Monday, May 10, 2010
Set Me Free!
What is freedom? Much of our political philosophy as Americans is based on the presupposition that all people yearn to “breath free.” This is what it means to be created in the Image of God. We are “endowed by our Creator with certain inalienable rights – life, liberty, and the pursuit of happiness.” This is the trinity of choice. Freedom, we reason, must therefore be the absence of obstacles to doing what we want. But what if freedom has a much more stringent moral dimension?
Much of human activity vis-à-vis our notions of freedom involve seeking pleasure and avoiding pain. But this way of living is not really free – it is simply serving our desires. Let me give you an example. Last week two of my students took me to Yogurtland – a new, self-serve frozen yogurt store. They have multiple flavors, and you are “free to choose” any flavor or combination of flavors. Here are some flavors I could choose from: vanilla, strawberry, pistachio, peanut butter, green tea, and pumpkin pie. Of those flavors, the only ones that appealed to me where strawberry and pistachio. In yogurt form, the other flavors are nasty! So my “choice” at the yogurt stand was simply satisfying a built-in preference, a preference which I never chose to begin with. There is nothing wrong with acting according to our built-in preferences and desires, but it is not acting freely.
So, can one be held morally responsible for actions that fall outside of our ability to choose freely? Suppose I am pushed from the roof of a ten-story building and land on another person and kill that person. I cannot be held morally responsible for their death since I cannot choose to not follow the law of gravity. Think about the language you speak? Did you choose English? Did someone who was born in Russia choose to speak Russian? Of course not! What about your set of beliefs? What about your religious identity? Given that we inherit genetic defects from our parents, do we really choose to be healthy – or obese, or depressed? The truth is that we have far less choice than we realize.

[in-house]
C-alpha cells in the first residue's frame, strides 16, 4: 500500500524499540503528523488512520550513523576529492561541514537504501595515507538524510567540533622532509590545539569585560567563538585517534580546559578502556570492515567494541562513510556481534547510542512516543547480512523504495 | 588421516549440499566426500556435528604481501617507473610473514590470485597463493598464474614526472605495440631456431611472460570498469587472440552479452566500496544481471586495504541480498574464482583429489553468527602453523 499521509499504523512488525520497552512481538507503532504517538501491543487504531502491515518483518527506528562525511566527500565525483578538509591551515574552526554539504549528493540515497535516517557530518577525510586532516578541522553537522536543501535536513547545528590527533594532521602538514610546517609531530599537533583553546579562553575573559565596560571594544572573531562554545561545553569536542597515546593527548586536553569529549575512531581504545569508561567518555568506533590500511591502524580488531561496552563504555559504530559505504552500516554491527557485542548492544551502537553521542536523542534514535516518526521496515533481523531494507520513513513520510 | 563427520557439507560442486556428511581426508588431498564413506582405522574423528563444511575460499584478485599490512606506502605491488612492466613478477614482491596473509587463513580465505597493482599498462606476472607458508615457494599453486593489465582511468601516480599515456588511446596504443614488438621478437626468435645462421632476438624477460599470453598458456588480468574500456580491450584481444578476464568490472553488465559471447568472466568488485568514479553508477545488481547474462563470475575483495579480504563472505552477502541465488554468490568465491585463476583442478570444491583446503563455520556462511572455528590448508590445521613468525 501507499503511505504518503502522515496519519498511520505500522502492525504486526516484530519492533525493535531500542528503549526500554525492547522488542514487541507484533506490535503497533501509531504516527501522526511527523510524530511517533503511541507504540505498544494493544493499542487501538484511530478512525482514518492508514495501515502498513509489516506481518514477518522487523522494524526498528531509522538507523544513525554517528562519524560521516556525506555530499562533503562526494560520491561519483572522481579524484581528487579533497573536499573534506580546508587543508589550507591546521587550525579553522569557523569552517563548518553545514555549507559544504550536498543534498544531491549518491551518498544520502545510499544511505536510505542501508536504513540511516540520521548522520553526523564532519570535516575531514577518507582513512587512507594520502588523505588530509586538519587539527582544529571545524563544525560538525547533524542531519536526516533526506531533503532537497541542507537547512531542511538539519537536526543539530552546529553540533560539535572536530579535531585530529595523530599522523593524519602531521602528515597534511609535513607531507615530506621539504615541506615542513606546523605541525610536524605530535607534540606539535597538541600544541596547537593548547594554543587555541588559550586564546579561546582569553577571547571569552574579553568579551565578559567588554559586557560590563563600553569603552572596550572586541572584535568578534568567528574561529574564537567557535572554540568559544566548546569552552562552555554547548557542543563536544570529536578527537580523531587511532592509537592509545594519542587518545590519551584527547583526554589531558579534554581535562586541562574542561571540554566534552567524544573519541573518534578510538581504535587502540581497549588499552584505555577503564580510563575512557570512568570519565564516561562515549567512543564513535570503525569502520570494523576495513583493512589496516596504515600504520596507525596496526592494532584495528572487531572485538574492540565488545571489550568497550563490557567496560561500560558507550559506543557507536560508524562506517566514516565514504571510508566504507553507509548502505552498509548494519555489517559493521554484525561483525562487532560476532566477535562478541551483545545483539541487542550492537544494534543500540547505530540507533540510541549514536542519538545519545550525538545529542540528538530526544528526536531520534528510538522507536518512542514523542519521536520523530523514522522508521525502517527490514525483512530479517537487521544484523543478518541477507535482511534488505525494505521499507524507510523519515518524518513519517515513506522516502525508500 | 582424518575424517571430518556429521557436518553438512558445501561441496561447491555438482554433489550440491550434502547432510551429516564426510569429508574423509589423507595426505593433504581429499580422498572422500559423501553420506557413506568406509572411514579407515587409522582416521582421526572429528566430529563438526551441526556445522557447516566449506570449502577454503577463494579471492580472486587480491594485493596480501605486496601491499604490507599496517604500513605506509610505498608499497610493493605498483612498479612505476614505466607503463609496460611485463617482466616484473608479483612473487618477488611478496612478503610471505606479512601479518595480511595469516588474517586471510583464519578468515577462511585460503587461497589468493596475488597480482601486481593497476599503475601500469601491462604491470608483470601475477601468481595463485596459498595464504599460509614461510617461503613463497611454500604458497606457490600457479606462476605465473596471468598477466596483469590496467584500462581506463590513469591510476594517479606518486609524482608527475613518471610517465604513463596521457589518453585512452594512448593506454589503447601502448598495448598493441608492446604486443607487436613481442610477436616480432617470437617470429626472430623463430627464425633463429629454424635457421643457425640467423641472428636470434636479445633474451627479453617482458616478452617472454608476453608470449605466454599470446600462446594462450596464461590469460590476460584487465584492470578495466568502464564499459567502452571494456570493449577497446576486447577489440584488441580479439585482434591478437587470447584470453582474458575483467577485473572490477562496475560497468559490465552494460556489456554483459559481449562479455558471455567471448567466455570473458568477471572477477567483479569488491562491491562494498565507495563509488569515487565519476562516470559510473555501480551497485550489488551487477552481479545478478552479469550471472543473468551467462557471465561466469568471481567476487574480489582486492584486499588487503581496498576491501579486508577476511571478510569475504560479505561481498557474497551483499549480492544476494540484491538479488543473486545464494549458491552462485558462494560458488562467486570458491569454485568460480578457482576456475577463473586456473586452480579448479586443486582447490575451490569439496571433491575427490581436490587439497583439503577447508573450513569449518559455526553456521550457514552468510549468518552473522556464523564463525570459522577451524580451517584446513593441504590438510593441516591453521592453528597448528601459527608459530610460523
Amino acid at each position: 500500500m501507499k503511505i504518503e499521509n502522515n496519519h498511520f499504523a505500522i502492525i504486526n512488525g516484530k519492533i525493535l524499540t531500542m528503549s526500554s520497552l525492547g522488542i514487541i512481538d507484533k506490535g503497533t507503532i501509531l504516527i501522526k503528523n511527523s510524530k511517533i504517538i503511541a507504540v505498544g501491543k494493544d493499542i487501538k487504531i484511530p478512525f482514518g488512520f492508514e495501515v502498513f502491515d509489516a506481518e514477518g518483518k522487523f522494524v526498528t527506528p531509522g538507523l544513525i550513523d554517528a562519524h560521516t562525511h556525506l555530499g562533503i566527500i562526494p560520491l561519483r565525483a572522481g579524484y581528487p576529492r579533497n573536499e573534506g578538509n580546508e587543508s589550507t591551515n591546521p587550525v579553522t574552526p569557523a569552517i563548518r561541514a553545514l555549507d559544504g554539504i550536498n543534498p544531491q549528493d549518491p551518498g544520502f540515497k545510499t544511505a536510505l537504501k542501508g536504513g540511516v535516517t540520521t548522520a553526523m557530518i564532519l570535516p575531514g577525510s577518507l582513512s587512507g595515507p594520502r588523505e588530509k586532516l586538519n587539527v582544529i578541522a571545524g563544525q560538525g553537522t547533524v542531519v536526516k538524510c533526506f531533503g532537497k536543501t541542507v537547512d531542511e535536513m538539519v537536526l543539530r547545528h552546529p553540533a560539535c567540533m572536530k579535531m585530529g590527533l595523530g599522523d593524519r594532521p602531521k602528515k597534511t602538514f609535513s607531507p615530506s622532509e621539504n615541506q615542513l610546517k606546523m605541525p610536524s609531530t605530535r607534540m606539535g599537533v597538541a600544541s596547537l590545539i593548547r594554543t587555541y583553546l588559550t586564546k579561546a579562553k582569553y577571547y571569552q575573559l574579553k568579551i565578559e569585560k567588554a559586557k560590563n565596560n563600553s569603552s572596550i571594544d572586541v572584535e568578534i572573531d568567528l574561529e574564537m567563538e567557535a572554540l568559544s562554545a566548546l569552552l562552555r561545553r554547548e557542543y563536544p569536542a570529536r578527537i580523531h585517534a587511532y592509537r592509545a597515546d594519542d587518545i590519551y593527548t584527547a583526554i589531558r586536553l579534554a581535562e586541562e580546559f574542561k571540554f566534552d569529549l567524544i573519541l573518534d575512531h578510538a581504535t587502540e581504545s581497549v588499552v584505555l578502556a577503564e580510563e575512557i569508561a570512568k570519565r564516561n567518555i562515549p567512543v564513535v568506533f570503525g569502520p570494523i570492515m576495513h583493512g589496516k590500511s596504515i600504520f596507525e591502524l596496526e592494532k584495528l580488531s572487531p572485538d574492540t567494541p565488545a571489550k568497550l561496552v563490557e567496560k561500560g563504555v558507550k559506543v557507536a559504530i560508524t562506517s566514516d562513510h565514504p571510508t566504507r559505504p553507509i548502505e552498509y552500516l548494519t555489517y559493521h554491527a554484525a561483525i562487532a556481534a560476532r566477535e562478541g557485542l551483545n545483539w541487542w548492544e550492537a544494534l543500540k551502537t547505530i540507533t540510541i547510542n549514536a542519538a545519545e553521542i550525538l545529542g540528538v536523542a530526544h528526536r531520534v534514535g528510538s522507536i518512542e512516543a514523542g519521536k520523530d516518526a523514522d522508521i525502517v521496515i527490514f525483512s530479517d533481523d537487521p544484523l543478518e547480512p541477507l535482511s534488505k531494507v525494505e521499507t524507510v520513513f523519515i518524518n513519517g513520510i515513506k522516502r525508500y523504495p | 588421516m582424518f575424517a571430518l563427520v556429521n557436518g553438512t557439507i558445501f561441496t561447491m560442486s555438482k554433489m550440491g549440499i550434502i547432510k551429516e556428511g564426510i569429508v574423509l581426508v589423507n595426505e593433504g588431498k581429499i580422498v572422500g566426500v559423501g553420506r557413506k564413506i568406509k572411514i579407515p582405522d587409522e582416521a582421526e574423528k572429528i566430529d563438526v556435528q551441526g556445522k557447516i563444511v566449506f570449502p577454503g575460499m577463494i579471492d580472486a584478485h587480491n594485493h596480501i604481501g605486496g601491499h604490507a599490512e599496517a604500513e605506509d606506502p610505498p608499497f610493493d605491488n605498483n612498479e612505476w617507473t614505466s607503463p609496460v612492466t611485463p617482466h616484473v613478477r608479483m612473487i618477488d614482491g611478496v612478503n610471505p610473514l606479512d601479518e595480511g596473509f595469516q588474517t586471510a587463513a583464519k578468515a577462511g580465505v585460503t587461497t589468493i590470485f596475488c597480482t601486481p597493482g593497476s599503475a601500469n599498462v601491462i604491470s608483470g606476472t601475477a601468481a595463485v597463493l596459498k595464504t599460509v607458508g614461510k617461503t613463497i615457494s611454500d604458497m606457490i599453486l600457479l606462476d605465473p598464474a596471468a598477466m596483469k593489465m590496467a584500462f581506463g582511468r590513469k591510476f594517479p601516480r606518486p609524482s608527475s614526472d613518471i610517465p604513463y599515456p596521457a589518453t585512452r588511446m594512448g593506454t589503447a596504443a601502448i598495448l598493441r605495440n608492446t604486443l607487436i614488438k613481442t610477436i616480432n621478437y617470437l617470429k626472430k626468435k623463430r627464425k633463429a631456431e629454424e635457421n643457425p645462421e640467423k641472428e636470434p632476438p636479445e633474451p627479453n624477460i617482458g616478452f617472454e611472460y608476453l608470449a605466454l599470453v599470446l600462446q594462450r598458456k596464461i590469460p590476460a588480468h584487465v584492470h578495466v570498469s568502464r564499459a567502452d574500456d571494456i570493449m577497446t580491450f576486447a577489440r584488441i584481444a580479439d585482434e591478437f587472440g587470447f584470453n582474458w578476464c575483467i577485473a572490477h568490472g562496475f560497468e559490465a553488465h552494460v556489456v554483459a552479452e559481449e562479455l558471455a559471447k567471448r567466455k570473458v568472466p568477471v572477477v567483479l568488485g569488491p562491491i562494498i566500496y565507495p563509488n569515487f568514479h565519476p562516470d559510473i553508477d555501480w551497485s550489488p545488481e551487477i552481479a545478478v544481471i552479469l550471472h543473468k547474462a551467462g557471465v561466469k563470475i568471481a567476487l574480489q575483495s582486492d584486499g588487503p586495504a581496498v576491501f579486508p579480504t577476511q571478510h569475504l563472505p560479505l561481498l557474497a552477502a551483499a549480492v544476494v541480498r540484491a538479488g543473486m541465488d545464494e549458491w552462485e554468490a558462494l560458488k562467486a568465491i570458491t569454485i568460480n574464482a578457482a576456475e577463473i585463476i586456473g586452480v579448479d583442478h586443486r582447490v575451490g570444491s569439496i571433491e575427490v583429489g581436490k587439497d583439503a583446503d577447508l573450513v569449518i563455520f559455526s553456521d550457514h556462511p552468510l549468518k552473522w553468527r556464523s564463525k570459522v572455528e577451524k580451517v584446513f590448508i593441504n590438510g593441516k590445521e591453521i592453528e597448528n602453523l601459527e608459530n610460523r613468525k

But how far can we take this way of thinking about freedom and choices vis-à-vis moral responsibility? If someone is molested as a child, for example, can they be held morally responsible for deviant behavior as an adult? Here, then, is the link between freedom and morality. To act freely in a moral sense is not simply to choose the best means to reach a pre-existing end (the satisfaction of built-in desires). To act freely is to choose a new end for its own sake. This ability to rise above our instincts is what sets humans apart from animals. Back to Yogurtland. True freedom of choice is rejecting my desire to eat pistachio over pumpkin pie, walk out of the store, fast for a day, and then send $50 to feed hungry children in Africa.